Question mark in a blue bubble. Repeating icon for the frequently asked questions in the Daughters of Zeus series a young adult greek mythology retelling by Kaitlin Bevis

Q: Where can I buy Persephone in format/language/country/for free.

I get variations on this question a lot and for obvious reasons, I am all too happy to answer.

First, some links: Amazon | Barnes & Noble | Kobo | Audible | Goodreads and many, many more.

Persephone is available in print, all the major electronic formats, and as an audiobook narrated by yours truly. Print wise, you can order it wherever books are sold, but unless you happen to live in Athens, Georgia, the odds of you walking in and seeing it on a shelf are slim, so you will have to special order it.

Internationally, Persephone is available through Amazon and to my knowledge Amazon alone. It is at this point in time only available in English.

Audiobook wise, Persephone is available on audible,itunes, and good ol’ amazon.

Persephone occasionally goes on sale for .99 cents, but my publisher has not yet offered it for free. As far as I know, they have no plans to.  If really, really, really want to read my book, but can’t afford it even on sale (trust me, I feel your pain. I have lived in the red) the best suggestion I can offer is your local library. If they don’t have a copy and you request it, chances are they will buy more than one of copy, so not only do you get it free, but it also helps me in terms of sales and exposure. We both win. My books are all available on overdrive, so if your library offers eBooks, there’s a good chance they already have it in an electronic format or can easily obtain it via request. You can even request the audio version. If you’re asking for my recommendation for a good pirate site, let me tell you three quick things.

  1.  While I am truly flattered that you want to read my book enough to commit theft, I’m not J.K Rowling (not that she deserves to be robbed either). I need every penny of my royalties to scrape by.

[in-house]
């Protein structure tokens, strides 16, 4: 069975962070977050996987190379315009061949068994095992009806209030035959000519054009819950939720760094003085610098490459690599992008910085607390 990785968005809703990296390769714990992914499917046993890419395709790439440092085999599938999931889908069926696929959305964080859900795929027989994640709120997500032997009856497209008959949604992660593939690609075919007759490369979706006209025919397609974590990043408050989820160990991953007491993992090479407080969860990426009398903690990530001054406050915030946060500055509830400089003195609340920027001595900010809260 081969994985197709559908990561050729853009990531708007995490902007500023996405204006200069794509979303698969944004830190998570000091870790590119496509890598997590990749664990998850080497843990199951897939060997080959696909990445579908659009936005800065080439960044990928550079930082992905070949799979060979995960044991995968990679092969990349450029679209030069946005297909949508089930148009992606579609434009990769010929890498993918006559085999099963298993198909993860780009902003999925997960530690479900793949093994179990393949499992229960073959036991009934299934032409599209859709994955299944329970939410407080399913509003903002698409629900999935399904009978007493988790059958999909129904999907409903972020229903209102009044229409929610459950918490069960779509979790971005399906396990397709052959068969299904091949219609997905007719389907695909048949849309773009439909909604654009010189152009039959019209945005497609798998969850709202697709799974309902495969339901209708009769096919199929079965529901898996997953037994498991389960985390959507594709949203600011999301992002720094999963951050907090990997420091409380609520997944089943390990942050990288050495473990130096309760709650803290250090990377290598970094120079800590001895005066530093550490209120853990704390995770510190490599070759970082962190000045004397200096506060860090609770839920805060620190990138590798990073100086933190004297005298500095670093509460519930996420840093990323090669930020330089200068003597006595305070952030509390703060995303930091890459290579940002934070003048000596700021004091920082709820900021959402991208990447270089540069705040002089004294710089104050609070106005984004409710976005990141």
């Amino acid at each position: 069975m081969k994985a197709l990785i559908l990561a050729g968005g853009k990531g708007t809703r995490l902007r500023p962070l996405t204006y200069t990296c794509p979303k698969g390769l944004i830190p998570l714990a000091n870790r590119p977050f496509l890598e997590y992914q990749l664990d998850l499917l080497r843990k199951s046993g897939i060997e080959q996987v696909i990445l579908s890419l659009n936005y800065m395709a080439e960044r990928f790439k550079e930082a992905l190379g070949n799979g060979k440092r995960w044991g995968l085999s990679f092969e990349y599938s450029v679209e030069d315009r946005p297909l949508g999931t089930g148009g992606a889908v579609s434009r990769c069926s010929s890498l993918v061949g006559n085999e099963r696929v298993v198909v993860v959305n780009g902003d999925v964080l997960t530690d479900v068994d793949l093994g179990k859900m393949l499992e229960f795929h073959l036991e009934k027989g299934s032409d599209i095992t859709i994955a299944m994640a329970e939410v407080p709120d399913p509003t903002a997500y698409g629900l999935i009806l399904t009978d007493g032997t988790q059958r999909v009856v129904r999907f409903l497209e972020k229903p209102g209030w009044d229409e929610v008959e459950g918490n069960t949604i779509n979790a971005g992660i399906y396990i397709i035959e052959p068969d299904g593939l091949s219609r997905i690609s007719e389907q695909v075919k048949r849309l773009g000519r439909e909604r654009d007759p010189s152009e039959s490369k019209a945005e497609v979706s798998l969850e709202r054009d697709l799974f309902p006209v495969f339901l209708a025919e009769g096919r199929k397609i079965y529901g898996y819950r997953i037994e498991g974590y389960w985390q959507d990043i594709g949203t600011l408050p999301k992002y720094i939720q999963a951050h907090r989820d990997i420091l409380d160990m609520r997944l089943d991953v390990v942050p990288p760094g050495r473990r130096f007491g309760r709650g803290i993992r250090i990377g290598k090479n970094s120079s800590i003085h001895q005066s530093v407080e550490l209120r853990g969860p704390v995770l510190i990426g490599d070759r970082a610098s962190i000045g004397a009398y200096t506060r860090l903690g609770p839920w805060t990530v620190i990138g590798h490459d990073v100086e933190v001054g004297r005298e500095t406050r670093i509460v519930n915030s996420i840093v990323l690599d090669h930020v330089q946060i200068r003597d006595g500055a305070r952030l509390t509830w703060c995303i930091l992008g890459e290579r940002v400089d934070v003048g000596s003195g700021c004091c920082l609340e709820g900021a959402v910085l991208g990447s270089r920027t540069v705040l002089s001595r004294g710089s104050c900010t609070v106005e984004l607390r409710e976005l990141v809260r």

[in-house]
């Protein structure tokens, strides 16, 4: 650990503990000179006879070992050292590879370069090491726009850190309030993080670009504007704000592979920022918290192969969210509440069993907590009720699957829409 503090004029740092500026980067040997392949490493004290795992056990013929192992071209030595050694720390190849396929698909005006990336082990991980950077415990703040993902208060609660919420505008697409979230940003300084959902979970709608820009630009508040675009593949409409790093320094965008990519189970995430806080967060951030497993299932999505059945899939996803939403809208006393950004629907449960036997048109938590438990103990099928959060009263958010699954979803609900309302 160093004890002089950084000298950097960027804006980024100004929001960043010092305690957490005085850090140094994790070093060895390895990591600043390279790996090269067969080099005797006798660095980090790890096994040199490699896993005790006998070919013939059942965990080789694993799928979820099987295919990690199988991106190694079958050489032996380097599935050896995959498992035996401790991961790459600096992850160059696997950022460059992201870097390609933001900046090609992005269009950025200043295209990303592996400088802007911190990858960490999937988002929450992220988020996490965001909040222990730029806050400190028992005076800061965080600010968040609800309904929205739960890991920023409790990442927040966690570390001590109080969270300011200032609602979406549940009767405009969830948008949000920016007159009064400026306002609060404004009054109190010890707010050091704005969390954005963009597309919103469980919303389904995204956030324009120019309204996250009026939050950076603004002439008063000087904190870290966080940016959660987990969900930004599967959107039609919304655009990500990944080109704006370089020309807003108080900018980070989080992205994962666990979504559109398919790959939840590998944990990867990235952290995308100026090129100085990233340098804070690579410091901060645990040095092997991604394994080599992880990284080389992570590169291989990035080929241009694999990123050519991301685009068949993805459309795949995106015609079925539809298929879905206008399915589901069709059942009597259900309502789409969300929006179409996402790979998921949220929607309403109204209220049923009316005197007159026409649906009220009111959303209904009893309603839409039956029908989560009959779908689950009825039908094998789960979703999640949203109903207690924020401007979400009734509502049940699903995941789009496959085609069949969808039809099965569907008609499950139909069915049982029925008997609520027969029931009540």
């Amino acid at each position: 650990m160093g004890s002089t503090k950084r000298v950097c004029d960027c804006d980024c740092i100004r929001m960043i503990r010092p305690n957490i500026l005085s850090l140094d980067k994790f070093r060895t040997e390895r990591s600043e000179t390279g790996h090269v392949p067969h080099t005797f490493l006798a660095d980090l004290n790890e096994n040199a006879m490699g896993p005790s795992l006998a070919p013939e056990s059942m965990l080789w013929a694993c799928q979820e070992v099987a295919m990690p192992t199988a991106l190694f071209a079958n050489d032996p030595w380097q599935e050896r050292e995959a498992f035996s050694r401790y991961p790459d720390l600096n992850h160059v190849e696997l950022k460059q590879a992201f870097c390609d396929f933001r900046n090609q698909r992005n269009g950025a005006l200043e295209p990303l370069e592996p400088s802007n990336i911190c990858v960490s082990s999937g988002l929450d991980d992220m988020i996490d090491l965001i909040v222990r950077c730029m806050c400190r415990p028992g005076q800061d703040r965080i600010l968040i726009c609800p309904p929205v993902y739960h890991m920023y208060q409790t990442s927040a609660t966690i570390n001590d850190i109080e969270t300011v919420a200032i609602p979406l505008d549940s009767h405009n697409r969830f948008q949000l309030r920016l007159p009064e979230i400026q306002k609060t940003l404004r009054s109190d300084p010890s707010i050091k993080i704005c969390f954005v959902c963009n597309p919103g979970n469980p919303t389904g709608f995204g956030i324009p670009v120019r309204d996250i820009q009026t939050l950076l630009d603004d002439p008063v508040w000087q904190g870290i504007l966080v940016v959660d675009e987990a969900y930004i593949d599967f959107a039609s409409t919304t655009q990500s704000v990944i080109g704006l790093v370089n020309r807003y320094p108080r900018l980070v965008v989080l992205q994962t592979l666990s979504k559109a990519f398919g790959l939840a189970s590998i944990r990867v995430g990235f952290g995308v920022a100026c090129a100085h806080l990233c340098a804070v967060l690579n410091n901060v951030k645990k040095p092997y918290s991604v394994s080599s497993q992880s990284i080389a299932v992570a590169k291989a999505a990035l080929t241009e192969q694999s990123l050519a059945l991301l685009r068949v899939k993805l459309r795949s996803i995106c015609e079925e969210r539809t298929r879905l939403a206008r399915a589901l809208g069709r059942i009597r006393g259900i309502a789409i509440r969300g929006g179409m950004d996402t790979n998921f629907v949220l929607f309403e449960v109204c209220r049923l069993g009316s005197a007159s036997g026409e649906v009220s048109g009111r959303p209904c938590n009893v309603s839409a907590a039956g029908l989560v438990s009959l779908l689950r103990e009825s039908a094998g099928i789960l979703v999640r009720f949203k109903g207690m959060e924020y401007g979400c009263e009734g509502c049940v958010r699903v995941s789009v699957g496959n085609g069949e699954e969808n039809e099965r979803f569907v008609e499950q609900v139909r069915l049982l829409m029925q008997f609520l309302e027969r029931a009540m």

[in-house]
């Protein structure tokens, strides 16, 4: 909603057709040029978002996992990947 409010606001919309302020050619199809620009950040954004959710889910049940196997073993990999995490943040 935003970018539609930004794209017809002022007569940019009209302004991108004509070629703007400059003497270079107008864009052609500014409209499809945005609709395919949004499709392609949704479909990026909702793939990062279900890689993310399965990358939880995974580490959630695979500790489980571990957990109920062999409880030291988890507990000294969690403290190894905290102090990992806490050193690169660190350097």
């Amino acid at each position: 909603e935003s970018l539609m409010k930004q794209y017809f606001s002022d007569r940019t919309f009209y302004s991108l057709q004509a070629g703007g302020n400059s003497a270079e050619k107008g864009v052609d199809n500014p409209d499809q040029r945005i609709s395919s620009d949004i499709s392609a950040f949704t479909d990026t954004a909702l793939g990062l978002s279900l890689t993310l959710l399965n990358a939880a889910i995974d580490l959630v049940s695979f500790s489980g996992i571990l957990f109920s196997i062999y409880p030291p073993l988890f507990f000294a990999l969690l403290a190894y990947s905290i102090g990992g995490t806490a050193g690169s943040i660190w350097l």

2. I have it on good authority from the many, many, many readers who have emailed me complaining their stolen copy of my book infected their computer, that a good chunk of those pirate sites claiming to have my book are bad news.
  3.  When real copies of my book go up, they are pretty quickly taken down, and they stay down for one very important reason. My publisher takes piracy very, very seriously. When they see their products being stolen, they act on it beyond just sending take down notices.

 

I have an E.d.S in School Library Media, so accessibility is very important to me. If you cannot obtain a copy of my book for any reason at all, email me using the contact me form on this website. I’ll see what I can do.

 

 

FAQ: Can Persephone be read as a standalone novel?

Question mark in a blue bubble. Repeating icon for the frequently asked questions in the Daughters of Zeus series a young adult greek mythology retelling by Kaitlin Bevis

 

Can Persephone be read as a standalone novel?

I get it. Sometimes the last thing you want to do is get tangled in a long series. Persephone is the first of a series of trilogies set in the Daughters of Zeus universe. There are multiple stopping and starting points within the series provided you don’t mind skipping the last page. There will be unanswered questions, but for the most part, of all the books, Persephone contains the most self-contained plot.

FAQ Friday: How old is Hades, physically?

How old is Hades? Daughters of zeus, Persephone, Hades, young adult mythology retelling

How old is Hades, physically?

Simple answer? Let’s call him twenty-five.

Less simple answer? While Persephone said she thinks he’s in his mid-twenties, the answer to that question is going to depend on which part of Hades you’re talking about. The gods are basically frozen in their prime. That moment before cells start degrading and everything is just getting better and better and better. For different parts of your body or brain, that turning point happens at different parts of your life. For instance, your prime years of math learning or foreign language learning are over way before your prime height. But for simplicities sake, human men stop maturing in their mid-twenties, exactly which year/month/day of their mid twenties is going to vary person by person, but mid-twenties is a pretty safe estimate.